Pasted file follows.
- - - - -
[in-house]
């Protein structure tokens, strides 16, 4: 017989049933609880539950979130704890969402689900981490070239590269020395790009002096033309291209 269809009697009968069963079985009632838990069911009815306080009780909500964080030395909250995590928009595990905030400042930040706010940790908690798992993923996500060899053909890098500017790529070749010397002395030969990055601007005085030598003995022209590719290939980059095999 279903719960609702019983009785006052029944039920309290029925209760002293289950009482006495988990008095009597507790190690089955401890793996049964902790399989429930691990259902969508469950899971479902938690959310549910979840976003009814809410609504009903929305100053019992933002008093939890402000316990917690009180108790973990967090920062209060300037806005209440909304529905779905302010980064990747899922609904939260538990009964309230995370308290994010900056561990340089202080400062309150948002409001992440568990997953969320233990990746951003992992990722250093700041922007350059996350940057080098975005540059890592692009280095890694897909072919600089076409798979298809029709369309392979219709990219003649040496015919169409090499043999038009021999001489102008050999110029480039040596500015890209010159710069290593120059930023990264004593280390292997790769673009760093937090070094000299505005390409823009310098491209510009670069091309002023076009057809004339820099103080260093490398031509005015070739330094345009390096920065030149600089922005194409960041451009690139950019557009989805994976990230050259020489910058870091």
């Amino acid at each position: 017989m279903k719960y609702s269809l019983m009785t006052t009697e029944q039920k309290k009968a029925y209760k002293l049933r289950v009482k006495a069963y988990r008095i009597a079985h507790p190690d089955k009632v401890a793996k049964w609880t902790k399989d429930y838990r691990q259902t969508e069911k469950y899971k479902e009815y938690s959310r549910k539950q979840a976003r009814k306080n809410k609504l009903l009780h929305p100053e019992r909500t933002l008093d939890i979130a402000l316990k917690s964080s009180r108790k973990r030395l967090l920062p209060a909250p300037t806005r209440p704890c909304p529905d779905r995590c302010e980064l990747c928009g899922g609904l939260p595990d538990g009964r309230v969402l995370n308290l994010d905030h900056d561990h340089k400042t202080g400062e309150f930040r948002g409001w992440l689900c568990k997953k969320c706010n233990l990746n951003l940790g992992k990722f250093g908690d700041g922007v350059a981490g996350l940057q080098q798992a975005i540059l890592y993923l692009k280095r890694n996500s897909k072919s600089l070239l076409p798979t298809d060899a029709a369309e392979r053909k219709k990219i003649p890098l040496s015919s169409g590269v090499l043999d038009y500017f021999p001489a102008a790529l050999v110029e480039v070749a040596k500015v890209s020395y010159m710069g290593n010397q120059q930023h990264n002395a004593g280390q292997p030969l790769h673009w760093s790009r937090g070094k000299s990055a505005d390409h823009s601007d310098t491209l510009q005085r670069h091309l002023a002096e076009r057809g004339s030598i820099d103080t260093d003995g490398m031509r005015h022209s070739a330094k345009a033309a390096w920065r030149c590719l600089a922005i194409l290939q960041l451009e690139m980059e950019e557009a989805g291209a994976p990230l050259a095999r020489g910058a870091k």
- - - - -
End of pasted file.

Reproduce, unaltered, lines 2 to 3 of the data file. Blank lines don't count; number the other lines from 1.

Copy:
């Protein structure tokens, strides 16, 4: 017989049933609880539950979130704890969402689900981490070239590269020395790009002096033309291209 269809009697009968069963079985009632838990069911009815306080009780909500964080030395909250995590928009595990905030400042930040706010940790908690798992993923996500060899053909890098500017790529070749010397002395030969990055601007005085030598003995022209590719290939980059095999 279903719960609702019983009785006052029944039920309290029925209760002293289950009482006495988990008095009597507790190690089955401890793996049964902790399989429930691990259902969508469950899971479902938690959310549910979840976003009814809410609504009903929305100053019992933002008093939890402000316990917690009180108790973990967090920062209060300037806005209440909304529905779905302010980064990747899922609904939260538990009964309230995370308290994010900056561990340089202080400062309150948002409001992440568990997953969320233990990746951003992992990722250093700041922007350059996350940057080098975005540059890592692009280095890694897909072919600089076409798979298809029709369309392979219709990219003649040496015919169409090499043999038009021999001489102008050999110029480039040596500015890209010159710069290593120059930023990264004593280390292997790769673009760093937090070094000299505005390409823009310098491209510009670069091309002023076009057809004339820099103080260093490398031509005015070739330094345009390096920065030149600089922005194409960041451009690139950019557009989805994976990230050259020489910058870091």
């Amino acid at each position: 017989m279903k719960y609702s269809l019983m009785t006052t009697e029944q039920k309290k009968a029925y209760k002293l049933r289950v009482k006495a069963y988990r008095i009597a079985h507790p190690d089955k009632v401890a793996k049964w609880t902790k399989d429930y838990r691990q259902t969508e069911k469950y899971k479902e009815y938690s959310r549910k539950q979840a976003r009814k306080n809410k609504l009903l009780h929305p100053e019992r909500t933002l008093d939890i979130a402000l316990k917690s964080s009180r108790k973990r030395l967090l920062p209060a909250p300037t806005r209440p704890c909304p529905d779905r995590c302010e980064l990747c928009g899922g609904l939260p595990d538990g009964r309230v969402l995370n308290l994010d905030h900056d561990h340089k400042t202080g400062e309150f930040r948002g409001w992440l689900c568990k997953k969320c706010n233990l990746n951003l940790g992992k990722f250093g908690d700041g922007v350059a981490g996350l940057q080098q798992a975005i540059l890592y993923l692009k280095r890694n996500s897909k072919s600089l070239l076409p798979t298809d060899a029709a369309e392979r053909k219709k990219i003649p890098l040496s015919s169409g590269v090499l043999d038009y500017f021999p001489a102008a790529l050999v110029e480039v070749a040596k500015v890209s020395y010159m710069g290593n010397q120059q930023h990264n002395a004593g280390q292997p030969l790769h673009w760093s790009r937090g070094k000299s990055a505005d390409h823009s601007d310098t491209l510009q005085r670069h091309l002023a002096e076009r057809g004339s030598i820099d103080t260093d003995g490398m031509r005015h022209s070739a330094k345009a033309a390096w920065r030149c590719l600089a922005i194409l290939q960041l451009e690139m980059e950019e557009a989805g291209a994976p990230l050259a095999r020489g910058a870091k």